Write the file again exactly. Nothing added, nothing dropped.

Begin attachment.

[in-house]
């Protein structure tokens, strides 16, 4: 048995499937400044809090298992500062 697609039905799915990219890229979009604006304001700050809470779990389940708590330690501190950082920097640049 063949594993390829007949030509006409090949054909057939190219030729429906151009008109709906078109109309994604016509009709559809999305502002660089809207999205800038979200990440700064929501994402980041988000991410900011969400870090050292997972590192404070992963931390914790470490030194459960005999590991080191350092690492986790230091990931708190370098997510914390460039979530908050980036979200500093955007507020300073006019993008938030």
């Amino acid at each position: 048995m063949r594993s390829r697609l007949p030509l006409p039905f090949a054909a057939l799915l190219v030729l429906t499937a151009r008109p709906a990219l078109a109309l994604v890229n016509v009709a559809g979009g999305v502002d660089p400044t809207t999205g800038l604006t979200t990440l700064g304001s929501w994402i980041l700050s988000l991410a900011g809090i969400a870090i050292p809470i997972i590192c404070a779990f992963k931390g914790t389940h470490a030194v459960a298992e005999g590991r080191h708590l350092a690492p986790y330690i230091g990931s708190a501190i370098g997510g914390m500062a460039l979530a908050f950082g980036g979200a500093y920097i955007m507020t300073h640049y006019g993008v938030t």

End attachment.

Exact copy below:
[in-house]
């Protein structure tokens, strides 16, 4: 048995499937400044809090298992500062 697609039905799915990219890229979009604006304001700050809470779990389940708590330690501190950082920097640049 063949594993390829007949030509006409090949054909057939190219030729429906151009008109709906078109109309994604016509009709559809999305502002660089809207999205800038979200990440700064929501994402980041988000991410900011969400870090050292997972590192404070992963931390914790470490030194459960005999590991080191350092690492986790230091990931708190370098997510914390460039979530908050980036979200500093955007507020300073006019993008938030």
């Amino acid at each position: 048995m063949r594993s390829r697609l007949p030509l006409p039905f090949a054909a057939l799915l190219v030729l429906t499937a151009r008109p709906a990219l078109a109309l994604v890229n016509v009709a559809g979009g999305v502002d660089p400044t809207t999205g800038l604006t979200t990440l700064g304001s929501w994402i980041l700050s988000l991410a900011g809090i969400a870090i050292p809470i997972i590192c404070a779990f992963k931390g914790t389940h470490a030194v459960a298992e005999g590991r080191h708590l350092a690492p986790y330690i230091g990931s708190a501190i370098g997510g914390m500062a460039l979530a908050f950082g980036g979200a500093y920097i955007m507020t300073h640049y006019g993008v938030t």